Among the many arts organizations residing at the Seattle Center, Book-It Repertory Theatre is unique not only in Seattle but nationally and perhaps even internationally.
Many theaters perform pieces adapted from literature. But every Book-It production is an original adaptation of a literary piece and employs a unique style that retains the author’s voice through inclusion of narrative text. Rather than employing a formal narrator, the characters speak the narrative lines, as well as the dialogue.
Originated by Book-It founder Jane Jones and refined over the last 20 years by co-artistic directors Jones and Myra Platt, this distinct style is trademarked and called the “Book-It Style.”
Book-It audiences often include readers of all kinds, especially book clubs. A recent example is a mother-son book club that plans to read the book, see the play and then discuss.
Book-It adapts a wide range of work from adaptations of classics by Charles Dickens and Jane Austen to works by contemporary writers. Last season focused on novels by local authors, including Garth Stein’s “The Art of Racing in the Rain” and Ivan Doig’s “Prairie Nocturne.” The 2012-2013 season continues the local tie-in with its season opener, Jamie Ford’s “Hotel on the Corner of Bitter and Sweet.”
Authenticity through collaboration
Ford’s New York Times bestseller takes place in Seattle’s own International District and depicts a once-vibrant residential community torn apart by the internment of its Japanese-American residents, as seen through the eyes of a Chinese-American boy in the 1940s and looking back as an adult in the ‘80s.
Adapter/director Annie Lareau collaborated with local organizations — including the Wing Luke Museum, the Japanese Cultural Community Center of Washington, Densho, the Seattle Asian Art Museum and the Northwest African American Museum — to tell the story as authentically as possible.
The season continues with Book-It’s annual holiday show, “Owen Meany’s Christmas Pageant,” by John Irving. According to Jones, “There is no other piece of writing on the planet that takes a traditional holiday story such as the birth of the Christ child and turns it into the chaos and mayhem John Irving spins into Chapters 4 and 5 of his genius novel, “A Prayer for Owen Meany.”
Next on the slate is Tolstoy’s “Anna Karenina.” To condense the lengthy novel to play length, “the adapter has just stuck with Anna’s story,” Jones said. “Our hope and intention is to firmly land with what is going on in Anna’s world — in her oppression and in her courageous struggle for happiness — as many of these issues are metaphors for Russia itself at the turn of the 20th century.”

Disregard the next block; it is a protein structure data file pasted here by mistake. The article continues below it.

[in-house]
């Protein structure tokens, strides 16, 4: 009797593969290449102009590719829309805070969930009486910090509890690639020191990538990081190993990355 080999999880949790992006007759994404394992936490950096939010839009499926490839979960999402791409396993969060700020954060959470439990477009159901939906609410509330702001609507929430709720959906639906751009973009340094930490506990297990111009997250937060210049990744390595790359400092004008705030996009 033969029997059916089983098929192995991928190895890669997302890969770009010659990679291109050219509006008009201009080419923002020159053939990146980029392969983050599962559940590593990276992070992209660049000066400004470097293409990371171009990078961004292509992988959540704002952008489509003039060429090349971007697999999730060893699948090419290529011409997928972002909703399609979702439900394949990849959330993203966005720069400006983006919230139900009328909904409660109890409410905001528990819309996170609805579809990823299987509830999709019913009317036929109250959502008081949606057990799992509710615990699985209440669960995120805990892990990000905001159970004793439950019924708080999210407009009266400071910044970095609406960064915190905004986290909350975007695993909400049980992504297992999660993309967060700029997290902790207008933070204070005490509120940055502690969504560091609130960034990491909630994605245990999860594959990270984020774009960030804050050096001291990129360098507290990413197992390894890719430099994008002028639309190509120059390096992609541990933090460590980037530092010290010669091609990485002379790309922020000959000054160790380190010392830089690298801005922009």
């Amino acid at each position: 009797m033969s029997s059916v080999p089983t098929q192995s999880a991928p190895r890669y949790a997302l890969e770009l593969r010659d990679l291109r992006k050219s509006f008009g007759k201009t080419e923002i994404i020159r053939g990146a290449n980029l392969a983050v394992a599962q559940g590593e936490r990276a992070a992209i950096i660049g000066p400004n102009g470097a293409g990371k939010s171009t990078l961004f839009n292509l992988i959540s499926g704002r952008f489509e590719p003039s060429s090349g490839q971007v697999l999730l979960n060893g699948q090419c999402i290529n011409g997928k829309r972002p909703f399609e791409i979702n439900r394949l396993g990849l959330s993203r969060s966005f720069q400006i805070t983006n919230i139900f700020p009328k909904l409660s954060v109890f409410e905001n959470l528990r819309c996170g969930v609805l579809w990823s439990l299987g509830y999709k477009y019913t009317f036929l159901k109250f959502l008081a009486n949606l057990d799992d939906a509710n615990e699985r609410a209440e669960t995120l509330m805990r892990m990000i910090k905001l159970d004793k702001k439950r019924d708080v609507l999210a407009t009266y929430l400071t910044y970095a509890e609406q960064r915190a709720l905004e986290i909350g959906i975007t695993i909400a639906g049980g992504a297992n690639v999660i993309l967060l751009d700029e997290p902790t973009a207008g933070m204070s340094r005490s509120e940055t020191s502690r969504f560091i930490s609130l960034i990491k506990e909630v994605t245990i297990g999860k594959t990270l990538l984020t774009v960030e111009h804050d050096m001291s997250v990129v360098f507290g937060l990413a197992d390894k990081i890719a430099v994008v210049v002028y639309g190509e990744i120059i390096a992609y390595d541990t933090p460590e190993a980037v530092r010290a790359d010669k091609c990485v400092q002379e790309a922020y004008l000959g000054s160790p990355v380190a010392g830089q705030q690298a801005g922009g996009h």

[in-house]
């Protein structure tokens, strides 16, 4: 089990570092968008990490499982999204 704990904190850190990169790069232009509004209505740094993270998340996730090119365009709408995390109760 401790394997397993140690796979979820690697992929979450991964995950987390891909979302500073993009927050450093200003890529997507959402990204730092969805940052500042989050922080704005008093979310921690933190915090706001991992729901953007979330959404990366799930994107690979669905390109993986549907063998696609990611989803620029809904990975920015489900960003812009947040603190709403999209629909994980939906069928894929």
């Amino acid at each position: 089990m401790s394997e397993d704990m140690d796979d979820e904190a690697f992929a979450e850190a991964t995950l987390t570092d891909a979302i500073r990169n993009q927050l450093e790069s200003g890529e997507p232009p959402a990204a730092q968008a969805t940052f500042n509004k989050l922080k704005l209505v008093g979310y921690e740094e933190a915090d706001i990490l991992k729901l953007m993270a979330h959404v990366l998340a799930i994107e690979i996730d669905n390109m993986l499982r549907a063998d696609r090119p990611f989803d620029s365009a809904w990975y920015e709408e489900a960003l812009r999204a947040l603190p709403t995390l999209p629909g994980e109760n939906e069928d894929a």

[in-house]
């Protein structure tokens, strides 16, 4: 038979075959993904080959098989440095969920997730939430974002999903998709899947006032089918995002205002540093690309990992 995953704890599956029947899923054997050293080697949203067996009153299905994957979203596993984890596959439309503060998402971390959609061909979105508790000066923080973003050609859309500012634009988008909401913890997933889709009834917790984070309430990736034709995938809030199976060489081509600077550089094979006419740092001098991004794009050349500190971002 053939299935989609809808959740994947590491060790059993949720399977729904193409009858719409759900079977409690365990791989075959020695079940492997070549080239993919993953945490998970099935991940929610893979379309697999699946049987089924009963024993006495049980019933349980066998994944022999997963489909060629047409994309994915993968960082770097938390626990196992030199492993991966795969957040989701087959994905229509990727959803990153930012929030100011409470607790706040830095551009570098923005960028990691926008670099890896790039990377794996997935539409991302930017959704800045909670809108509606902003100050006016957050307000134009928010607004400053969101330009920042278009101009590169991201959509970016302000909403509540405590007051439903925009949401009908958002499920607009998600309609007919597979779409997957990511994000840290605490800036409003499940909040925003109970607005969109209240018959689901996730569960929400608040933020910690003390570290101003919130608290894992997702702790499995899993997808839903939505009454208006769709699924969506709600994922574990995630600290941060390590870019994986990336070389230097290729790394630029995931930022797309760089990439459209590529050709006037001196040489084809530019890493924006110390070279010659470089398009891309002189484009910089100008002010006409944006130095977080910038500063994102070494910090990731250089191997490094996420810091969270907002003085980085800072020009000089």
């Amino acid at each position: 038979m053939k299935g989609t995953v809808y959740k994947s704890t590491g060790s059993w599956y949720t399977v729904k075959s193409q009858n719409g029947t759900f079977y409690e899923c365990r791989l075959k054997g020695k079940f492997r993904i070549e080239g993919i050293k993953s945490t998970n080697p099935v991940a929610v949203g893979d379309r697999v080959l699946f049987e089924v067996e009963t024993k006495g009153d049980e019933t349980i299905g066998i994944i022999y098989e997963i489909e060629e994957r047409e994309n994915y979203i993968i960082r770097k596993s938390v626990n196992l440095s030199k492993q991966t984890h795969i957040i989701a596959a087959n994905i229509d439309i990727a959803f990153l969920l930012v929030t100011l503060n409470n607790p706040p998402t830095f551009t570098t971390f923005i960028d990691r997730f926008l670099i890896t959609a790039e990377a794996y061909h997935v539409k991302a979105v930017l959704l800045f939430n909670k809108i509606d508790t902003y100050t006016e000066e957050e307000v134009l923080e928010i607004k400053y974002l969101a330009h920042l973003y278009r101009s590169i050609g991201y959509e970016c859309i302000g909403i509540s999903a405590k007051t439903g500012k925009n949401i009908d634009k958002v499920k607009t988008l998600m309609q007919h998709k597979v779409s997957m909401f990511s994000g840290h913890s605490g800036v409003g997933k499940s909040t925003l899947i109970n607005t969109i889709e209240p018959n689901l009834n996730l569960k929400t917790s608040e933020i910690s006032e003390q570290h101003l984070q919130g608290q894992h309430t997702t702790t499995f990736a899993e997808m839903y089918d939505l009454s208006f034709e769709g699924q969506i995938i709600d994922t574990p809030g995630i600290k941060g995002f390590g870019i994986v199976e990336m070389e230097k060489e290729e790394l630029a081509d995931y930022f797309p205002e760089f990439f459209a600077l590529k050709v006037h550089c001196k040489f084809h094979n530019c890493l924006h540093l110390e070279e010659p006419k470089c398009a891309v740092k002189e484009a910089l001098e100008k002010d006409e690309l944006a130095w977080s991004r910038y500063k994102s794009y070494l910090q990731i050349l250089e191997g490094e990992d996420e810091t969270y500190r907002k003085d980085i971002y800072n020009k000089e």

Spring brings Mark Twain’s “Adventures of Huckleberry Finn,” uncensored. About politically correct Seattle’s possible reception of the N-word, Jones replied, “Well, we will just have to wait and see! Truly, this will be a challenge for us all, but our feeling is that the removal of it is a rewriting of history — a ‘correction,’ if you will — of a time in America that none of us are particularly proud of…. What we are looking so forward to is firmly placing Jim as the moral compass of Twain’s story…. He sets Huck on a moral journey of redemption.”
The season closes with Jess Walter’s “The Financial Lives of the Poets,” which, besides being humorous, is, per Platt, “…incredibly current in addressing the very real shift of American ownership…[of] our houses, our jobs, our marriages….”
“We all secretly love disaster stories,” Jones added, “and Matt Pryor faces true disaster in ‘The Financial Lives of the Poets.’”
Compelling characters, strong narrative
Book-It looks for compelling characters and a strong, interesting narrative voice in selecting literary works for dramatization. However, novels that already have a high percentage of narrative passages provide a challenge.
According to Platt, “We attempted ‘Cannery Row’ and found that there was simply too much description of starfish and not enough story to tell….”
Once a selection is made, the adapter determines what approach to take by examining, according to Jones, “…the arc of the novel, the number of main characters involved and the basic plot…. We always try to honor the ‘Purple Passages’…the quotable quips, the scenes that just slay you when you read them…. I mean, you would never dream of doing ‘A Tale of Two Cities’ and not end it with ‘It is a far, far better thing that I do….’ That line is royalty, and we would never tangle with it.”
Book-It aspires to honor the author’s words with simple productions that keep audience imagination actively engaged, not unlike the process of reading. Meanwhile, Jones and Platt continue to refine and distill the “Book-It Style.”
“Hotel on the Corner of Bitter and Sweet” plays Sept. 18 through Oct. 28 at the Center House Theater. For more information, visiti www.book-it.org.